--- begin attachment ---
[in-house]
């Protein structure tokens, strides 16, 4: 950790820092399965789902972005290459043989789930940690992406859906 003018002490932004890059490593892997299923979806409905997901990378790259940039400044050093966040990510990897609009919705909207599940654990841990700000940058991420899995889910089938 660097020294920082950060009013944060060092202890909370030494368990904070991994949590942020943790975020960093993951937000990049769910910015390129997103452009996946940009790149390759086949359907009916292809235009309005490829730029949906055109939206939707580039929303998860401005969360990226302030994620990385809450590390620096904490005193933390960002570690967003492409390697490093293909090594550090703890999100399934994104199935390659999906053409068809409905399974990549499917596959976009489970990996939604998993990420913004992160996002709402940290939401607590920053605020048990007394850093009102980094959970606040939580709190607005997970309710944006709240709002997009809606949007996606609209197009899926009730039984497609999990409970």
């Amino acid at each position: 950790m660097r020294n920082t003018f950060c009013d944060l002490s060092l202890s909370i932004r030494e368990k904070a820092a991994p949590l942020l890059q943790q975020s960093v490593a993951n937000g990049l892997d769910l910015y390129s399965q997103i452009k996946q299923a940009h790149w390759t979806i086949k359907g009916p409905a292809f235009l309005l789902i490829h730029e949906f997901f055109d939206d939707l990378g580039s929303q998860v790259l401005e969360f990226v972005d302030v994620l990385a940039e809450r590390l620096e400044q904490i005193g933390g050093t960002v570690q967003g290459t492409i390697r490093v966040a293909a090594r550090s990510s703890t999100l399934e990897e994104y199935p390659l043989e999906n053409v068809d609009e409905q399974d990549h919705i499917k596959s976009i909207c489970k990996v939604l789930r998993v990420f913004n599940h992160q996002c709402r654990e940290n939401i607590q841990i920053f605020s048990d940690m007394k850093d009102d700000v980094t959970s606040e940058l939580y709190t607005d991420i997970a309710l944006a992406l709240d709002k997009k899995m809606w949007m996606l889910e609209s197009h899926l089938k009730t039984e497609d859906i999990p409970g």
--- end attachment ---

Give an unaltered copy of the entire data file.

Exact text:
[in-house]
């Protein structure tokens, strides 16, 4: 950790820092399965789902972005290459043989789930940690992406859906 003018002490932004890059490593892997299923979806409905997901990378790259940039400044050093966040990510990897609009919705909207599940654990841990700000940058991420899995889910089938 660097020294920082950060009013944060060092202890909370030494368990904070991994949590942020943790975020960093993951937000990049769910910015390129997103452009996946940009790149390759086949359907009916292809235009309005490829730029949906055109939206939707580039929303998860401005969360990226302030994620990385809450590390620096904490005193933390960002570690967003492409390697490093293909090594550090703890999100399934994104199935390659999906053409068809409905399974990549499917596959976009489970990996939604998993990420913004992160996002709402940290939401607590920053605020048990007394850093009102980094959970606040939580709190607005997970309710944006709240709002997009809606949007996606609209197009899926009730039984497609999990409970």
């Amino acid at each position: 950790m660097r020294n920082t003018f950060c009013d944060l002490s060092l202890s909370i932004r030494e368990k904070a820092a991994p949590l942020l890059q943790q975020s960093v490593a993951n937000g990049l892997d769910l910015y390129s399965q997103i452009k996946q299923a940009h790149w390759t979806i086949k359907g009916p409905a292809f235009l309005l789902i490829h730029e949906f997901f055109d939206d939707l990378g580039s929303q998860v790259l401005e969360f990226v972005d302030v994620l990385a940039e809450r590390l620096e400044q904490i005193g933390g050093t960002v570690q967003g290459t492409i390697r490093v966040a293909a090594r550090s990510s703890t999100l399934e990897e994104y199935p390659l043989e999906n053409v068809d609009e409905q399974d990549h919705i499917k596959s976009i909207c489970k990996v939604l789930r998993v990420f913004n599940h992160q996002c709402r654990e940290n939401i607590q841990i920053f605020s048990d940690m007394k850093d009102d700000v980094t959970s606040e940058l939580y709190t607005d991420i997970a309710l944006a992406l709240d709002k997009k899995m809606w949007m996606l889910e609209s197009h899926l089938k009730t039984e497609d859906i999990p409970g």